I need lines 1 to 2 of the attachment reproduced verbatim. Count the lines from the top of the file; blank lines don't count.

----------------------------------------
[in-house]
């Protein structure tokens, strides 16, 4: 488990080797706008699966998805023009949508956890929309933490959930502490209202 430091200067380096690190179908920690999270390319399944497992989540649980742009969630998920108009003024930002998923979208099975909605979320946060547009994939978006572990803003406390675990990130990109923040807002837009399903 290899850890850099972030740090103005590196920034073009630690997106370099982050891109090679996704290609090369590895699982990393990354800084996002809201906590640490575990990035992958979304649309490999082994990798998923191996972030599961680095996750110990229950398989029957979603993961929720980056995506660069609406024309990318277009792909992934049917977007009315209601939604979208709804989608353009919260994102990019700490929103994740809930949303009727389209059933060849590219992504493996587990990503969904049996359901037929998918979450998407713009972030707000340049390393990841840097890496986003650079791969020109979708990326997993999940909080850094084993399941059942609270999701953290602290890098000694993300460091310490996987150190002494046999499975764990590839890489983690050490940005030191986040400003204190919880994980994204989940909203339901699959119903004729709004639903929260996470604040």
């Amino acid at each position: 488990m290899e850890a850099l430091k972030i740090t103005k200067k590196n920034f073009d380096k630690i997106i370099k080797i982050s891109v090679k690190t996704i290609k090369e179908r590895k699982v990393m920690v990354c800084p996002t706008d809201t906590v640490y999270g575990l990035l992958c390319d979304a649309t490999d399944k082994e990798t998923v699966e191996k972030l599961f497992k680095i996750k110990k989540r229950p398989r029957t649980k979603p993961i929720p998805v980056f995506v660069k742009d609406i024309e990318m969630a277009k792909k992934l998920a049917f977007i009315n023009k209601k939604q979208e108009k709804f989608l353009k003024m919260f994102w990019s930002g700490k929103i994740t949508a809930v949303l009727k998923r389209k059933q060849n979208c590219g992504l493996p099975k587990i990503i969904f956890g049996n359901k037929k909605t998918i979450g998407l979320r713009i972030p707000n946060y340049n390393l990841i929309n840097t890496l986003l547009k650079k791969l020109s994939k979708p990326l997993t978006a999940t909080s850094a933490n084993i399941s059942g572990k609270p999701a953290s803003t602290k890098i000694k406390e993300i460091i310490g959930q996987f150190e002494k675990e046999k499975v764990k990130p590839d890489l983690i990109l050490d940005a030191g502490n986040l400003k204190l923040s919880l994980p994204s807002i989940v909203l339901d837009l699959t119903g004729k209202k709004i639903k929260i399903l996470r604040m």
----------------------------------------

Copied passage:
[in-house]
């Protein structure tokens, strides 16, 4: 488990080797706008699966998805023009949508956890929309933490959930502490209202 430091200067380096690190179908920690999270390319399944497992989540649980742009969630998920108009003024930002998923979208099975909605979320946060547009994939978006572990803003406390675990990130990109923040807002837009399903 290899850890850099972030740090103005590196920034073009630690997106370099982050891109090679996704290609090369590895699982990393990354800084996002809201906590640490575990990035992958979304649309490999082994990798998923191996972030599961680095996750110990229950398989029957979603993961929720980056995506660069609406024309990318277009792909992934049917977007009315209601939604979208709804989608353009919260994102990019700490929103994740809930949303009727389209059933060849590219992504493996587990990503969904049996359901037929998918979450998407713009972030707000340049390393990841840097890496986003650079791969020109979708990326997993999940909080850094084993399941059942609270999701953290602290890098000694993300460091310490996987150190002494046999499975764990590839890489983690050490940005030191986040400003204190919880994980994204989940909203339901699959119903004729709004639903929260996470604040």